everything without getting out of your chair.”

“And then to consider,” replied Morton, in the same vein, “that the most
celebrated philosophers and poets have meditated and sung in garrets.”

“True,” said Rich; “but I suspect it would be far more pleasant to
meditate about than it will to occupy it come next dog days. Now, Mort,
you must sleep on the front side, for the shingle nails come through the
boards of the roof, and if you should forget, and jump up on end, they’d
stick right into your skull.”

“They are not long enough to go through.”

“Probably not through a skull so thick as yours, but they would draw
blood, and might give you a headache.”

When they awoke in the morning, Rich said, “Mort, I can spend the whole
forenoon with you, but in the afternoon they will need me at the shop.
In the evening we can be together again.”

When breakfast was over, Morton said, “Rich, what are your plans for the
future? Have you decided in respect to a profession? for I don’t suppose
you really intend to pass your life at the anvil, after spending so many
years and so much money getting an education.”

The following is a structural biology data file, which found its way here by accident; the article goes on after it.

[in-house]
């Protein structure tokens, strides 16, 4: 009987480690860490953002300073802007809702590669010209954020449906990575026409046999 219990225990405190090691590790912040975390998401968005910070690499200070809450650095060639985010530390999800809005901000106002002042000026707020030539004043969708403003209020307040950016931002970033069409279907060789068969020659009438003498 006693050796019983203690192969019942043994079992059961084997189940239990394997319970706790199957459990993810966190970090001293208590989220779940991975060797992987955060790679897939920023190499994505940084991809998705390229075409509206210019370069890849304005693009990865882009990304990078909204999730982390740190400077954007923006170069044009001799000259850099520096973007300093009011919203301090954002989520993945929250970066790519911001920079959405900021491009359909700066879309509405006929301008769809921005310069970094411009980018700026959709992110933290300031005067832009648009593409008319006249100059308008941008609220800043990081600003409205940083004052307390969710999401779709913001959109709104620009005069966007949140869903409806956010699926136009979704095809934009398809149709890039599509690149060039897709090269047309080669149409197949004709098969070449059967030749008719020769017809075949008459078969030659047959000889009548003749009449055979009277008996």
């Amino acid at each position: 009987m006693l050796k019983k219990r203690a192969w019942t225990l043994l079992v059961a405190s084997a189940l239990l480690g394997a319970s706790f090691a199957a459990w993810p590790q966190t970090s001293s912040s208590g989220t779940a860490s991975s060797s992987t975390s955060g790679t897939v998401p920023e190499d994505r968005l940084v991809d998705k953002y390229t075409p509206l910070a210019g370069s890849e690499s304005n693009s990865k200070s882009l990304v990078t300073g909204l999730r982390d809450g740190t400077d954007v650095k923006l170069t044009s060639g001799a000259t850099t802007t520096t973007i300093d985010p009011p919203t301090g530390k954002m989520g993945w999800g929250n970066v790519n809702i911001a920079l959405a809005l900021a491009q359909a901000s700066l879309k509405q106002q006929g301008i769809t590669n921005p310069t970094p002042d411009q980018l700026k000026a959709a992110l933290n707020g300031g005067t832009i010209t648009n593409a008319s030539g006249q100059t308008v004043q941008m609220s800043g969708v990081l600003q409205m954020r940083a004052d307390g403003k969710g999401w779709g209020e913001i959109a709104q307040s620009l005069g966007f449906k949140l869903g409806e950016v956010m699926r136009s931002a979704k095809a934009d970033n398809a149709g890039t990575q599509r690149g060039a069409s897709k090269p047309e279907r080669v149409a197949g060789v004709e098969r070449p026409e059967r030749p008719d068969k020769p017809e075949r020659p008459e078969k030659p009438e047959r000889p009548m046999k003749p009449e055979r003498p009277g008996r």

“It would not be so much of a sacrifice as you may suppose, and if I had
not been through college, I would do so, for I love to work iron; it
comes as natural as water to a duck. Do you go up and look over my books
while I split up some oven wood, and then I’ll tell you.”

“I’ll help you split the wood.”

“Come on.”

“Rich, who was that old lady at the breakfast table?”

“Aunt Blunt, mother’s aunt. Didn’t they introduce you? She came last
night, before we came home, and went to bed.”

“I thought your mother’s name was Lucy; but this morning the old lady
called her Mary.”

“Mother’s name is Mary L.; Mary Lucy. The Lucy is for my great aunt, and
she always calls her so, but we call her Lucy. One of my sisters is
named Mary B., after mother and the Blunts.”